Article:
Loads and load changes on bridges are important information for assessing long-term stability and its degeneration factors. Force sensors can capture this information and define maintenance actions on the bridge accordingly.
Semitrailer forces of the wagons can be detected with force sensors and thus give a direct information with what weight both the passenger car and the freight wagon is loaded. Traction forces in the drawbar can be used to make it plausible how many cars are attached to the tractor and whether all are still present. Measurements on track sections directly on the track can be used to count the wheels driving over a certain point to determine whether all wagons that have gone into a track section have also left this again.
EU directives are forcing the truck industry in the future to provide a control authority with direct information about which axle loads they have loaded. This can be realized with force sensors on the axle. This information is intended to prevent the roads in Europe being overloaded by trucks that are heavily loaded but also avoiding dangerous situations on the road. Also on the truck, the forces of the towed trailer can be determined to make it plausible which weights have loaded.
Wherever weight measurements are used, whether it is the weight of a tank or a silo, Magnetic Inductive Force Sensors can be used.
For decades, several major OEMs in the automotive and mechanical engineering industry have been dabbling at technology. Numerous patents have been created and new ideas have been created on how the sensor assembly can unfold its maximum performance. However, no real products have emerged. Only a few years ago, there are occasionally products from various manufacturers in this area. If you take a closer look at the torque sensor of the company Magnetic Sense, the reasons for this can be seen.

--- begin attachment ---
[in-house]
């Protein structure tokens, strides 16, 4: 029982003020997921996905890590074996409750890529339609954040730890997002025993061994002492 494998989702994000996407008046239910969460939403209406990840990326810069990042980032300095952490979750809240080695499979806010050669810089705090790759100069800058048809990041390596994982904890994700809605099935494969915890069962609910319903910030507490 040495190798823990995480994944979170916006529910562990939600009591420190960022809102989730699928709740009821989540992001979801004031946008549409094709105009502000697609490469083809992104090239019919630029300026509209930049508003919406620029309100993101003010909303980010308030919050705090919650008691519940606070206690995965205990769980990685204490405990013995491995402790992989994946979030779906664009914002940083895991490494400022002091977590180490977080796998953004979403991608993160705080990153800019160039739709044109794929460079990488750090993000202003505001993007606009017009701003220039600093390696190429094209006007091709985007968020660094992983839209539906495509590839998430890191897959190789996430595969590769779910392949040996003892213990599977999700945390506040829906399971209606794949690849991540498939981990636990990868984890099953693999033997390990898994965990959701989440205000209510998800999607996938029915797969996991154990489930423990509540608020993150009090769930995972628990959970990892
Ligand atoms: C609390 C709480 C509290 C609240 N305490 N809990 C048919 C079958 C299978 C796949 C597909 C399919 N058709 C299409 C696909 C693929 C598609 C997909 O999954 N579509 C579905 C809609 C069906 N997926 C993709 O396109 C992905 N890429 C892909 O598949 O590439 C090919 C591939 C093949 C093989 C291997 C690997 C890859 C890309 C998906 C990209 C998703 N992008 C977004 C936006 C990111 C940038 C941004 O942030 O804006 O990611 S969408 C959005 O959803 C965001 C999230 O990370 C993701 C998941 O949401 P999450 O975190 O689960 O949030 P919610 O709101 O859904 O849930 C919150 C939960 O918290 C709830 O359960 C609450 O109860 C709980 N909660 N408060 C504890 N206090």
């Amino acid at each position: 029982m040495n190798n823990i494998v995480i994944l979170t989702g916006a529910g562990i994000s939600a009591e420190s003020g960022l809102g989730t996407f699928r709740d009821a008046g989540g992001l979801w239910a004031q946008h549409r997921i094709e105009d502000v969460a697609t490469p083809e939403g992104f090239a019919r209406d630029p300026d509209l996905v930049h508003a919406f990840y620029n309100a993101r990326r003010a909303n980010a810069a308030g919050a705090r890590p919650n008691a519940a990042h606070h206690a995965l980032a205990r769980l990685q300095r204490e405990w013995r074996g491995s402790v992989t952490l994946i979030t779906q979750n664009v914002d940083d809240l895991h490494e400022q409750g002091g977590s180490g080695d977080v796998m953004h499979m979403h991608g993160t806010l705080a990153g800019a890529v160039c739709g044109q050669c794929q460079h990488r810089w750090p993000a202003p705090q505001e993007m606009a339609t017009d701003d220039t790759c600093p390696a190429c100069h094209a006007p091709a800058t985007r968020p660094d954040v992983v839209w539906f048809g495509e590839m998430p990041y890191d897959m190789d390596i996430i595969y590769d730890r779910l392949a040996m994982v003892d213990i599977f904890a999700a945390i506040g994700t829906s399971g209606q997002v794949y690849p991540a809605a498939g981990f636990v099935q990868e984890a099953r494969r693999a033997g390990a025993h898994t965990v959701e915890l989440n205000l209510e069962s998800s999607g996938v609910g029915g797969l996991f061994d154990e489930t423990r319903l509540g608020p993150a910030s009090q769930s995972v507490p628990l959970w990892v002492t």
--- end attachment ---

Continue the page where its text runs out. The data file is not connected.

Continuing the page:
The competencies in the development of a magnetic inductive force sensor or torque sensor, are not limited to the electronics and the signal evaluation, but also to the necessary knowledge about the interaction of magnetic fields and matter. The signals that a magneto-inductive torque sensor picks up depend primarily on the permeability of the measuring shaft and its change under load. This change is very material specific and must be specially characterized for each application. However, existing knowledge about the magnetism of metals has only been built up in recent years through the further development of electric motors. This was certainly one of the most important reasons. Read more about the torque sensor revolution here!
Another reason is the necessary computing power of the electronics to convert the important signals from the high-frequency excited inductances into the digital and to carry out the calculations necessary for the linearization. Inductors have their peculiarities with regard to the behavior under temperature and change of the ambient conditions. These changes must be processed and output in complex compensation algorithms with a high measurement bandwidth. This necessary computing power was not available a few years ago. That It was almost impossible to operate the necessary signal processing with the means available 15 years ago to generate a stable sensor signal.